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ENVIRONMENT

Trump Administration Moves To Open Nation’s Largest National Rainforest For Development

Tongass National Forest near Ketchikan, Alaska. Date: 21 July 2007 (Photo: Mark Brennan)
Tongass National Forest near Ketchikan, Alaska. Date: 21 July 2007 (Photo: Mark Brennan)

“It should never have been applied to our state, and it is harming our ability to develop a sustainable, year-round economy for the Southeast region, where less than one percent of the land is privately held,” Sen. Murkowski.

The Trump administration is moving to lift logging restrictions on the largest national rainforest in the United States, Alaska’s Tongass National Forest, according to the Washington Post.

The president reportedly ordered Agriculture Secretary Sonny Purdue to lift the Clinton-era “roadless rule” which prohibited “road construction, road reconstruction, and timber harvesting on 58.5 million acres of inventoried roadless areas on National Forest System lands.”

The move would impact the majority of the 16.7 million-acre national rainforest and enable logging, mining, and energy projects.

Alaskan lawmakers Gov. Mike Dunleavy and Sen. Lisa Murkowksi have both pushed the Trump administration to exempt the rule, arguing it inhibits their state’s economic development.

“It should never have been applied to our state, and it is harming our ability to develop a sustainable, year-round economy for the Southeast region, where less than one percent of the land is privately held,” Sen. Murkowski told the Washington Post.

Environmentalists widely condemned the news, as the rainforest is renowned for its natural beauty and 120-year old trees that help support a diverse ecosystem including brown bears, wolves, bald eagles, and all five species of pacific salmon. Other critics argued the forest’s development would hurt Alaska’s seafood and tourism sectors, which comprise a larger share of the economy than logging:

“Timber provides a small fraction of southeastern Alaska’s jobs — just under 1 percent, according to the regional development organization Southeast Conference, compared with seafood processing’s 8 percent and tourism’s 17 percent,” wrote the Post.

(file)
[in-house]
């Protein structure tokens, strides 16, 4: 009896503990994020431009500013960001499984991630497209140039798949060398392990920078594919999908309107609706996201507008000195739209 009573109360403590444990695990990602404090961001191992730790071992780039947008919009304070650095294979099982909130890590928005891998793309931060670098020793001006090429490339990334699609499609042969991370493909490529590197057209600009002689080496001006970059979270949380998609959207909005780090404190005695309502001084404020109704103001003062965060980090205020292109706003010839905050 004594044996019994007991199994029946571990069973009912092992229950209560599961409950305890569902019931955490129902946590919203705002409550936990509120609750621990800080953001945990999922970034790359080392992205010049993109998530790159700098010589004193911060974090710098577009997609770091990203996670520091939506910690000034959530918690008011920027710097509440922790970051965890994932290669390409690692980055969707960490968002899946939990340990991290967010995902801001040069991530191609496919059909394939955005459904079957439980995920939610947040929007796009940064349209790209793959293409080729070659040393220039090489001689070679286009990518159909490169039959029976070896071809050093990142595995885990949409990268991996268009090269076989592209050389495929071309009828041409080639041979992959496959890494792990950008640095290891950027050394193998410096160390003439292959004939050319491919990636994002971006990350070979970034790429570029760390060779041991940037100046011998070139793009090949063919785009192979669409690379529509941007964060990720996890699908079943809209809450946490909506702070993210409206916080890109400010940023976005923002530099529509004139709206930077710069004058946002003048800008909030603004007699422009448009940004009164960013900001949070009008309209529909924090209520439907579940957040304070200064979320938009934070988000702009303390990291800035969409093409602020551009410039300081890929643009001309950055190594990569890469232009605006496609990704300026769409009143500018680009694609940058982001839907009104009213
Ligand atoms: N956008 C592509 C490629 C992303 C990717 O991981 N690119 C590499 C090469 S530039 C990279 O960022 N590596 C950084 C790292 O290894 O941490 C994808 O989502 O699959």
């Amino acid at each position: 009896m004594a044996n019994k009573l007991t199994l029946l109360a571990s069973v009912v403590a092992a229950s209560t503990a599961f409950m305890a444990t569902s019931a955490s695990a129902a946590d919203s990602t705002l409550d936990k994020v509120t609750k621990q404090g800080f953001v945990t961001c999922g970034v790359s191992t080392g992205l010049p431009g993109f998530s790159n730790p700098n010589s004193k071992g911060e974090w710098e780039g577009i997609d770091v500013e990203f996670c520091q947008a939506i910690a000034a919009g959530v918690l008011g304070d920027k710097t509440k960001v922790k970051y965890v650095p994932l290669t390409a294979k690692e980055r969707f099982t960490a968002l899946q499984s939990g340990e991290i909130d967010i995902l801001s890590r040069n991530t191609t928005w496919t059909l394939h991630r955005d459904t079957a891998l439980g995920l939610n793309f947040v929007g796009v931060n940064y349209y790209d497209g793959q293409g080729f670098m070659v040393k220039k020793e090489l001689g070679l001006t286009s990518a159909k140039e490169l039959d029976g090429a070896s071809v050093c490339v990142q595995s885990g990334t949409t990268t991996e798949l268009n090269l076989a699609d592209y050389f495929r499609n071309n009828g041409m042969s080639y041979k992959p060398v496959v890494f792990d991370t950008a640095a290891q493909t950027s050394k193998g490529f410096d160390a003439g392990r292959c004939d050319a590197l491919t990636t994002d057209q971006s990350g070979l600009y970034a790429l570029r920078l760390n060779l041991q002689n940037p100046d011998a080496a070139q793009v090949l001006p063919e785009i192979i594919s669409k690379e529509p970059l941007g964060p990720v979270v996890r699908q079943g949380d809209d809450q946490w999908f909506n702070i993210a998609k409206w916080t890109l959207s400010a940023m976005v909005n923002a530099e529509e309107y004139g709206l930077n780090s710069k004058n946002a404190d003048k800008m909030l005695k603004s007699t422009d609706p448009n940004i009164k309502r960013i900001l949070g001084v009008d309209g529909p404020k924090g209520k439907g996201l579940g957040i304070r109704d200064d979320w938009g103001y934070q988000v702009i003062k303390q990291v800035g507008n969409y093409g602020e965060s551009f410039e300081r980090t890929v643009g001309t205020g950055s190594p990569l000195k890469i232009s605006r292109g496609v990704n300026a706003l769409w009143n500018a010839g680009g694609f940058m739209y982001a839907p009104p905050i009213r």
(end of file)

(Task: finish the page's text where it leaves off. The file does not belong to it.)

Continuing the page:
Chris Wood, president of the environmental group Trout Unlimited, told the Post that more limited changes to the rule should be made, because its total removal would endanger the region’s salmon fishing industry.

Wood explains that about 40% of the wild salmon who travel down the West Coast originate in Tongass. The forest and the salmon are interdependent, as the old trees maintain sediment and keep streams at a cool temperature, while the salmon return to the rainforest with nutrients that support growth.

“They need to keep the trees standing in order to keep the fish in the creeks,” argued Wood, who worked on the original “roadless rule” and said the Forest Service has grown increasingly aware of the need to protect the rainforest’s salmon. The Forest Service estimates the salmon industry is worth $986 million annually.

“The forest has come back,” Dan Blanchard, the owner of an adventure-tourism company that has 350 employees and brings 7,000 guests to Alaska each year, told the Post. “The demand for wilderness and uncut areas have just dramatically increased. Our view here is, there are very few places in the world that are wild. Here we have one, in southeast Alaska, and it’s being put at risk.”

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Peter Castagno

Peter Castagno is a freelance writer with a Master’s degree in International Conflict Resolution. He has traveled throughout the Middle East and Latin America to gain firsthand insight in some of the world’s most troubled areas, and he plans on publishing his first book in 2019.

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